What conditions must change to better support education?
Globally, we must all realize that human talent is a finite resource, and yet a renewable one. We must not squander it.
What is the best opportunity for innovation in education?
Bringing multi-lingualism and the study of languages into the U.S. school system in an effective, immersive way. Allow the average American school child to experience the joy and intellectual thrill of learning a second language, and/or being proud speakers of heritage languages.
What advice would you give a new teacher (or to anyone wanting to make a difference in education)?
Celebrate the cultural diversity found in your own classroom. Let students be proud of their heritage, and encourage them to share it with others.
What educational “trend” do you think is helping students? Is there a trend that is getting in the way of learning?
Learning in their mother tongue is the most effective way for a child to learn any subject, period.
If you could give one educational tool to every child in the world, what would it be? Why?
Access to a computer, and training to use the Internet in their mother tongue.
About Dr. K. David Harrison
Dr. K. David Harrison is a linguist and leading specialist in the study of endangered languages. He co-leads the Enduring Voices Project at National Geographic Society and is an Associate Professor of Linguistics at Swarthmore College.
Harrison makes frequent media appearances to promote language diversity, and his research is widely discussed in mainstream media. He has appeared on Good Morning America, The Colbert Report, WHYY Radio, NPR, BBC, and in many other outlets. His work has been featured in The New York Times, The Washington Post, Science, Nature, The Los Angeles Times, Wired, and USA Today.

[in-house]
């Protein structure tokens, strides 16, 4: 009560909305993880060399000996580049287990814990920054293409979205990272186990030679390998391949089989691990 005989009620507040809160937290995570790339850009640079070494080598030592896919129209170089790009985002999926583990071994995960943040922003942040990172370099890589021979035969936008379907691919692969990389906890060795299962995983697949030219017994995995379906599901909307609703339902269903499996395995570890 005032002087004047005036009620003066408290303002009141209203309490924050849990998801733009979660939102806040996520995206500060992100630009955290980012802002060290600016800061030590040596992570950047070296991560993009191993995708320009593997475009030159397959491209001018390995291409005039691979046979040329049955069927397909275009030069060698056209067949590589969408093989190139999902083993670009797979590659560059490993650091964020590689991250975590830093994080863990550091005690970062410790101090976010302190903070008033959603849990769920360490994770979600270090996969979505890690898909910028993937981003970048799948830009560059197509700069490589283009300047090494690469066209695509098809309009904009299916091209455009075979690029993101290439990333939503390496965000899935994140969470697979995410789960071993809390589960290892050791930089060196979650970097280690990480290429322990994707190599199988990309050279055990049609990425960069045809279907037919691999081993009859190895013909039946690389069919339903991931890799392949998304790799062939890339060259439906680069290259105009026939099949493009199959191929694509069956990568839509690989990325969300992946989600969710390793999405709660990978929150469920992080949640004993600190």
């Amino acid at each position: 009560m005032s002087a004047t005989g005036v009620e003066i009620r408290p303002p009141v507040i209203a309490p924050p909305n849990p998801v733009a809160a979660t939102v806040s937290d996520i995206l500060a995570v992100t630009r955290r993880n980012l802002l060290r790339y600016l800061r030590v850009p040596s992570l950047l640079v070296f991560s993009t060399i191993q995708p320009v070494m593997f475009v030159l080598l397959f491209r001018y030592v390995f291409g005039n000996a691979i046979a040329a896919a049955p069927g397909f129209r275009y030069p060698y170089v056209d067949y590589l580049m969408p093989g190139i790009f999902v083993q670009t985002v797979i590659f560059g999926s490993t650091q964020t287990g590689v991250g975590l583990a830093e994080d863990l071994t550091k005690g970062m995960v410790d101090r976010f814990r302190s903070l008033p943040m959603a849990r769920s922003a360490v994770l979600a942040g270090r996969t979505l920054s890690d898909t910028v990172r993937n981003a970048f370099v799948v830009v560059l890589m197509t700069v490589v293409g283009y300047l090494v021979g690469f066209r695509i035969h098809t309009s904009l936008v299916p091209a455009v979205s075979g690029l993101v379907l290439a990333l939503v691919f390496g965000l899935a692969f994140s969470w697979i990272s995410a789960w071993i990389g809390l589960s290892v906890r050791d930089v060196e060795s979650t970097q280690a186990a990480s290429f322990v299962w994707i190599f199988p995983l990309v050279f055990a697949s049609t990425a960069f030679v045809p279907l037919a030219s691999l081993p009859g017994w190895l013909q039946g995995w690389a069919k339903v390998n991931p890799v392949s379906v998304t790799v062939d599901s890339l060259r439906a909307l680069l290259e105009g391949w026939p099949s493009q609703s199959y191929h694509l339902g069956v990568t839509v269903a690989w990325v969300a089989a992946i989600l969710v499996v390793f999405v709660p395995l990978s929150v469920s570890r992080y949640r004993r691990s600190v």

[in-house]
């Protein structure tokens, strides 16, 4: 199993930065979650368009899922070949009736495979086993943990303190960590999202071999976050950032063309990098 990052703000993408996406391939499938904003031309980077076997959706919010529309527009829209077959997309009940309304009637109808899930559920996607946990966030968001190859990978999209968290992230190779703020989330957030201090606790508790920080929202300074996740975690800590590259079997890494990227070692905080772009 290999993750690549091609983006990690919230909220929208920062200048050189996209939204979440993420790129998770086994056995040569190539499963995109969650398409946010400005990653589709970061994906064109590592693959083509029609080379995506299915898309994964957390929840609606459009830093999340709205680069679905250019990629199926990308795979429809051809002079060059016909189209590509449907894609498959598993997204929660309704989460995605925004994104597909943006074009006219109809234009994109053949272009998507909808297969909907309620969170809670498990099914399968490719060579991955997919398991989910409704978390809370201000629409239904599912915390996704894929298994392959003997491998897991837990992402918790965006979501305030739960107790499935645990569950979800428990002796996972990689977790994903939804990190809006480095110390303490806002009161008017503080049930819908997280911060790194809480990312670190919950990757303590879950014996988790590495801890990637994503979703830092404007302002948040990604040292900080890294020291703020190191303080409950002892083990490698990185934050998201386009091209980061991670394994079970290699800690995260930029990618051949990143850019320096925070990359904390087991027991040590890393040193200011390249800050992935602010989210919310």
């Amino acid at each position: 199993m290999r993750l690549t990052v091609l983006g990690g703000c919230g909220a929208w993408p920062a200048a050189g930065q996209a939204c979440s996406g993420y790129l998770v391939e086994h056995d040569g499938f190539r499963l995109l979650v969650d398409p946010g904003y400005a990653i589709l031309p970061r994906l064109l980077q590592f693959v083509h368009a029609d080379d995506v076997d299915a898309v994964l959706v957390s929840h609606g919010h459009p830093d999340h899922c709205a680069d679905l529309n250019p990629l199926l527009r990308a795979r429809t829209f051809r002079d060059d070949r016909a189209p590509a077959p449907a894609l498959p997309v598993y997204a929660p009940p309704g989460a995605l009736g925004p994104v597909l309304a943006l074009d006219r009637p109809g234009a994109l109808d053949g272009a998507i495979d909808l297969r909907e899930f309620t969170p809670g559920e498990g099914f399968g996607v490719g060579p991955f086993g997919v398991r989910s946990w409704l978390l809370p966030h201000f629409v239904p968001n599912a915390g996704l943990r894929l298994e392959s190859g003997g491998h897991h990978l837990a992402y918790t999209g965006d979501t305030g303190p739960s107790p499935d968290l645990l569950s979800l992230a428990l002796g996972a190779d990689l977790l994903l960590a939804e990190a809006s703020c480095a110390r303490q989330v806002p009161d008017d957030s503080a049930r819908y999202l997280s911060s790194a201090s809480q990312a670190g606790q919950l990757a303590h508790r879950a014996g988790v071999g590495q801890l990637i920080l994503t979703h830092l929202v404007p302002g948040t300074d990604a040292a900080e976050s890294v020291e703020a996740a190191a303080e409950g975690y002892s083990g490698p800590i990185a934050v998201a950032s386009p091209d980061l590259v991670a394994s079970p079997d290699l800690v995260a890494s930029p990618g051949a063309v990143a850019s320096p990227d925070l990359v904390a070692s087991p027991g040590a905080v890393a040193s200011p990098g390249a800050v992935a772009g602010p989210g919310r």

In 2004 Harrison co-founded the Living Tongues Institute for Endangered Languages, a 501(c)(3) non-profit dedicated to documenting and revitalizing small languages. In 2006 he coined the term “Language Hotspots”, which has since become a leading promotional metaphor for understanding the language extinction crisis. Harrison and his colleagues have embarked on a series of National Geographic-sponsored expeditions to visit the hotspots and interview last speakers in places such as Australia, Bolivia, and India.
- Birthplace: Canada
- Current residence: Philadelphia, Pennsylvania, USA
- Education: Ph.D (Yale)
- Website I check every day: Huffington Post
- Person who inspires me most: Alan Turing
- Favorite childhood memory: Meeting people from other countries.
- Next travel destination (work or pleasure): Colombia, for work.
- When was the last time you laughed? Why? I laugh every day, especially at puns, jokes, and funny situations.
- Favorite book: Siddhartha by Hermann Hesse
- Favorite music: Baroque (William Boyce)
- Your favorite quote or motto: “Mind has no end.” (from Tuvan)